Williamson’s cognitive turn
In Knowledge and Its Limits, as well as in a number of papers, Timothy Williamson develops a new, ‘knowledge first’ approach to epistemology and philosophy, where the notion of knowledge plays the leading role. His proposal is to take knowledge as a basic and primitive notion, from which we explain other important concepts and distinctions in our conceptual scheme. Philosophical orthodoxy has for a period of time taken belief to be the central explanatory notion in the conceptual triangle involving assertion, truth and action, but on Williamson’s conception there is a change in roles, and knowledge is put to do explanatory work on the triangle as well as on the notion of belief itself. This thesis explores Williamson's approach and seeks to assess its explanatory pros and cons.
The primitiveness of knowledge does not preclude reflective understanding, since we can elucidate the notion of knowledge through its role in our thinking and by providing a modest positive account. Williamson builds such an account on his core thesis that knowledge is a sui generis mental state. According to Williamson, the theory of knowledge can be firmly established as a branch in the philosophy of mind. In this sense, his ‘knowledge first’ epistemology takes a cognitive turn. Williamson makes this foundation his point of departure from which he can develop non-circular accounts of evidence, justification, warranted assertibility, and elucidate practical reasoning as well as refute scepticism. Those accounts employ knowledge as their chief explainer, and in return they can help elucidate the notion of knowledge by revealing its role in our thought. Hence a two-way explanatory relation unfolds itself: By placing knowledge at the centre of epistemology, and situating epistemology in the philosophy of mind, Williamson can provide rigorous accounts of central notions in our conceptual scheme. In return, those accounts provide material for a reflective understanding of knowledge that compensates for our lack of analysis. What’s more, the correctness of those accounts will provide a strong justification for Williamson’s conception of knowledge.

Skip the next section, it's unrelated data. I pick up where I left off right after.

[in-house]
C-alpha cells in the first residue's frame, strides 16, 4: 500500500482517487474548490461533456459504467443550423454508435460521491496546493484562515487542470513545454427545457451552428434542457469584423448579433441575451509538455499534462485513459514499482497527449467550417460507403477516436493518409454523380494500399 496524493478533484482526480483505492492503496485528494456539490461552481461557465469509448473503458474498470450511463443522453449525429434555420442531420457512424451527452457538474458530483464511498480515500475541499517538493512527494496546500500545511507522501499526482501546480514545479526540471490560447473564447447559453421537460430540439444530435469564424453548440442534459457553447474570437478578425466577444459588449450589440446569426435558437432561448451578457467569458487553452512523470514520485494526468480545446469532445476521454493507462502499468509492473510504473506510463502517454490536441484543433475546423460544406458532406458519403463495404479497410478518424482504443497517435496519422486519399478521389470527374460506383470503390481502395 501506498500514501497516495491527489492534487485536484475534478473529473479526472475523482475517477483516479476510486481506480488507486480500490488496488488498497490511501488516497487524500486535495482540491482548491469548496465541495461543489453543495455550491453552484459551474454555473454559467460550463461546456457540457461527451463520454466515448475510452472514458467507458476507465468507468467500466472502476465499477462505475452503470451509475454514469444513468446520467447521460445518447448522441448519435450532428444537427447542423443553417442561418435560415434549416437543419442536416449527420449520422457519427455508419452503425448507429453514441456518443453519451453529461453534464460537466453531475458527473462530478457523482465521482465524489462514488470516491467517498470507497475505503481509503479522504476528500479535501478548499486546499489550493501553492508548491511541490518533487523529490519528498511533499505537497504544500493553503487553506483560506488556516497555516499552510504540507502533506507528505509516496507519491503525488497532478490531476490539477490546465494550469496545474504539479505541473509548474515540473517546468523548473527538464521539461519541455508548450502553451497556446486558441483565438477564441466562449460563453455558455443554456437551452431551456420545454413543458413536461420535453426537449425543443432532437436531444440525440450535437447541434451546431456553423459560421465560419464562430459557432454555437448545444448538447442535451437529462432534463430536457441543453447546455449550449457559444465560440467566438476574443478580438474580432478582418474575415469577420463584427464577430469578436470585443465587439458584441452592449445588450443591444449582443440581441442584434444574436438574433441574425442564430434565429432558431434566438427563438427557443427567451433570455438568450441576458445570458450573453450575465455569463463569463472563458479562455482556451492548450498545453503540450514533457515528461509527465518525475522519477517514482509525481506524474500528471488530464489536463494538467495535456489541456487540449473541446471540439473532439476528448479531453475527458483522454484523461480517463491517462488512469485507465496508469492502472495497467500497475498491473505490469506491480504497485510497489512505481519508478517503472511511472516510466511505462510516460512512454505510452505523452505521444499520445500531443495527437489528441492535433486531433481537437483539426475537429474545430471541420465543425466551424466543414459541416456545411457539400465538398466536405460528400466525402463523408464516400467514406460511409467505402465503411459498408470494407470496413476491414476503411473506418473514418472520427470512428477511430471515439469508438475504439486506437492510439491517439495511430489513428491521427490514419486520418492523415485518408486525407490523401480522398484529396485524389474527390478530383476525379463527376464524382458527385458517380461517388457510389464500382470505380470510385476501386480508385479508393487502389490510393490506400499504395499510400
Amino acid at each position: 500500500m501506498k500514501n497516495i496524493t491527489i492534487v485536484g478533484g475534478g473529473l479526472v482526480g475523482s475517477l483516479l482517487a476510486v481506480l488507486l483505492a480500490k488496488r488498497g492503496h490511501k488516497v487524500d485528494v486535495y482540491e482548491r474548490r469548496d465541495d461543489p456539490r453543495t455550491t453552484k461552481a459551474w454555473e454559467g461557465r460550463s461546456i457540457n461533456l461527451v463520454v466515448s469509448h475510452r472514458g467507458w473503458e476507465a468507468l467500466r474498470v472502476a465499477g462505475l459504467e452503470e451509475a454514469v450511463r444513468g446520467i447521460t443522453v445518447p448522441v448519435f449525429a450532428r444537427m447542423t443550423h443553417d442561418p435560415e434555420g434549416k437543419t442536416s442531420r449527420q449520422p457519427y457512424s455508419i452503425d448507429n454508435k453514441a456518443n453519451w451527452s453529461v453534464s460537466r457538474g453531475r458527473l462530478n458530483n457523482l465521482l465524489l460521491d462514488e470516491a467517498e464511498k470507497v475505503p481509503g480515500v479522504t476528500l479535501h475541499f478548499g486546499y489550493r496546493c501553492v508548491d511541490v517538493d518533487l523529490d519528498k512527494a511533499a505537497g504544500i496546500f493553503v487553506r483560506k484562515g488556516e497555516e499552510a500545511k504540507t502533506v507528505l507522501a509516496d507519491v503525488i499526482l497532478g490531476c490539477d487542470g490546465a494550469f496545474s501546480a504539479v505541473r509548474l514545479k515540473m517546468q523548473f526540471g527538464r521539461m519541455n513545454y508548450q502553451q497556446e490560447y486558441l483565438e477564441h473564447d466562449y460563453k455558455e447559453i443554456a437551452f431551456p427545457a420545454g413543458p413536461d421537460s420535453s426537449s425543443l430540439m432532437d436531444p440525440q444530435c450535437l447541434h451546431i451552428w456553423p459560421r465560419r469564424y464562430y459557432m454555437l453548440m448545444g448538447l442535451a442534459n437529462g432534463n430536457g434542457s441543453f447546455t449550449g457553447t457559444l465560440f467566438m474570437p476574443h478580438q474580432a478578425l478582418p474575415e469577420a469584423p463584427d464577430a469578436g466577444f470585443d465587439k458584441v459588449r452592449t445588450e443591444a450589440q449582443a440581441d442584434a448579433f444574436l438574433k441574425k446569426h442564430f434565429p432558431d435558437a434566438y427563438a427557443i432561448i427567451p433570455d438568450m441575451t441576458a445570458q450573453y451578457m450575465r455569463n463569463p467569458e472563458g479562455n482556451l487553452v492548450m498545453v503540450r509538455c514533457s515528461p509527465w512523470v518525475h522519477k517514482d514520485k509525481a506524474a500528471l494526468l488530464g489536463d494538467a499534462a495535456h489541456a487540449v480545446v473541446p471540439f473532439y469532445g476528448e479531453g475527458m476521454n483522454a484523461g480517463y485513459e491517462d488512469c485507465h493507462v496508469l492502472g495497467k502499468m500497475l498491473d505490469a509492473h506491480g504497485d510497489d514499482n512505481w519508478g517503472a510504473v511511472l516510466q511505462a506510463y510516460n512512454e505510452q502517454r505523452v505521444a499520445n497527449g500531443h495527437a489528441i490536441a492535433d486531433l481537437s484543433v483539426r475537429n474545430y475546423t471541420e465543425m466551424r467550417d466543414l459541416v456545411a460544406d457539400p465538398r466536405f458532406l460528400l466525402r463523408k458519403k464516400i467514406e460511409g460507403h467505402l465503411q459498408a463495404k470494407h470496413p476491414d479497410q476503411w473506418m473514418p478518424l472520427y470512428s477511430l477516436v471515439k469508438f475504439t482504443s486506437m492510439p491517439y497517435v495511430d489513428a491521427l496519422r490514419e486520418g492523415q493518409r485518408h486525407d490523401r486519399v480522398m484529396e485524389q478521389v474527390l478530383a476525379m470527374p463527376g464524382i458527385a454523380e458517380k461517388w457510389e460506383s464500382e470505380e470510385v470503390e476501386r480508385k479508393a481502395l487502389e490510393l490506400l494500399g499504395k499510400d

For this reason, an assessment of Williamson’s approach will need to consider both whether his conception of knowledge can provide an account of these notions, and whether those explanations can help us understand knowledge itself as well as justify this conception. In light of this, the present thesis starts with a description of Williamson’s account of knowledge. First, we observe the unanalysability of knowledge (chapter 1), before we encounter knowledge as a mental state (chapter 2), and as the basis for justification (chapter 3). The rest of this thesis explores two of Williamson’s main applications of his account: the elucidation of assertion (chapter 4), and the refutation of scepticism (chapters 5 and 6).